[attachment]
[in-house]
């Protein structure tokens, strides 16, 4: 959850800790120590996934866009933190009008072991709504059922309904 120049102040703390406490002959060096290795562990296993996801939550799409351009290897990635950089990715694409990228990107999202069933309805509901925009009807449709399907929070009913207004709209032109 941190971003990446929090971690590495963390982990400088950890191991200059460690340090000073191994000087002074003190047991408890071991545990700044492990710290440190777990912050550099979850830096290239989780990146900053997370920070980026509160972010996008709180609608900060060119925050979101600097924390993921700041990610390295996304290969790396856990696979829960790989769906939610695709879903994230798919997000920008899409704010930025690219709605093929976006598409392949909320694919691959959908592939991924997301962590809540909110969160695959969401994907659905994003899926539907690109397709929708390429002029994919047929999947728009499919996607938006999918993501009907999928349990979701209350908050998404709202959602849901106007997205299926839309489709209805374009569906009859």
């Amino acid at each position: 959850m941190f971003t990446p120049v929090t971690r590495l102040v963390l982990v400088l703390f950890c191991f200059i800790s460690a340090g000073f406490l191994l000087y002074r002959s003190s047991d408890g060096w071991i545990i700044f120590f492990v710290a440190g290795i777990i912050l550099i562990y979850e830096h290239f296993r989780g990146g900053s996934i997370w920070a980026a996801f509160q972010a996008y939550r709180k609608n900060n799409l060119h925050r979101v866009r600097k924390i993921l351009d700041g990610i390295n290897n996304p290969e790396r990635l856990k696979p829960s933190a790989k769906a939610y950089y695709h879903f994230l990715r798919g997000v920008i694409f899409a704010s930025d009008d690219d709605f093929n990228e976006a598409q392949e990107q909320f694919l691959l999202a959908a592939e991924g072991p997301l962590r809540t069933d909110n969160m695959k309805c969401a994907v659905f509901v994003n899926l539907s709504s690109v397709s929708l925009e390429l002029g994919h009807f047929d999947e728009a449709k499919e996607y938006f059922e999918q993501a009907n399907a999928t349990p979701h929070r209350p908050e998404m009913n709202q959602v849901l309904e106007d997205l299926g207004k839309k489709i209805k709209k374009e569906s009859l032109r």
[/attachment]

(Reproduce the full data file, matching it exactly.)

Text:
[in-house]
């Protein structure tokens, strides 16, 4: 959850800790120590996934866009933190009008072991709504059922309904 120049102040703390406490002959060096290795562990296993996801939550799409351009290897990635950089990715694409990228990107999202069933309805509901925009009807449709399907929070009913207004709209032109 941190971003990446929090971690590495963390982990400088950890191991200059460690340090000073191994000087002074003190047991408890071991545990700044492990710290440190777990912050550099979850830096290239989780990146900053997370920070980026509160972010996008709180609608900060060119925050979101600097924390993921700041990610390295996304290969790396856990696979829960790989769906939610695709879903994230798919997000920008899409704010930025690219709605093929976006598409392949909320694919691959959908592939991924997301962590809540909110969160695959969401994907659905994003899926539907690109397709929708390429002029994919047929999947728009499919996607938006999918993501009907999928349990979701209350908050998404709202959602849901106007997205299926839309489709209805374009569906009859």
């Amino acid at each position: 959850m941190f971003t990446p120049v929090t971690r590495l102040v963390l982990v400088l703390f950890c191991f200059i800790s460690a340090g000073f406490l191994l000087y002074r002959s003190s047991d408890g060096w071991i545990i700044f120590f492990v710290a440190g290795i777990i912050l550099i562990y979850e830096h290239f296993r989780g990146g900053s996934i997370w920070a980026a996801f509160q972010a996008y939550r709180k609608n900060n799409l060119h925050r979101v866009r600097k924390i993921l351009d700041g990610i390295n290897n996304p290969e790396r990635l856990k696979p829960s933190a790989k769906a939610y950089y695709h879903f994230l990715r798919g997000v920008i694409f899409a704010s930025d009008d690219d709605f093929n990228e976006a598409q392949e990107q909320f694919l691959l999202a959908a592939e991924g072991p997301l962590r809540t069933d909110n969160m695959k309805c969401a994907v659905f509901v994003n899926l539907s709504s690109v397709s929708l925009e390429l002029g994919h009807f047929d999947e728009a449709k499919e996607y938006f059922e999918q993501a009907n399907a999928t349990p979701h929070r209350p908050e998404m009913n709202q959602v849901l309904e106007d997205l299926g207004k839309k489709i209805k709209k374009e569906s009859l032109r």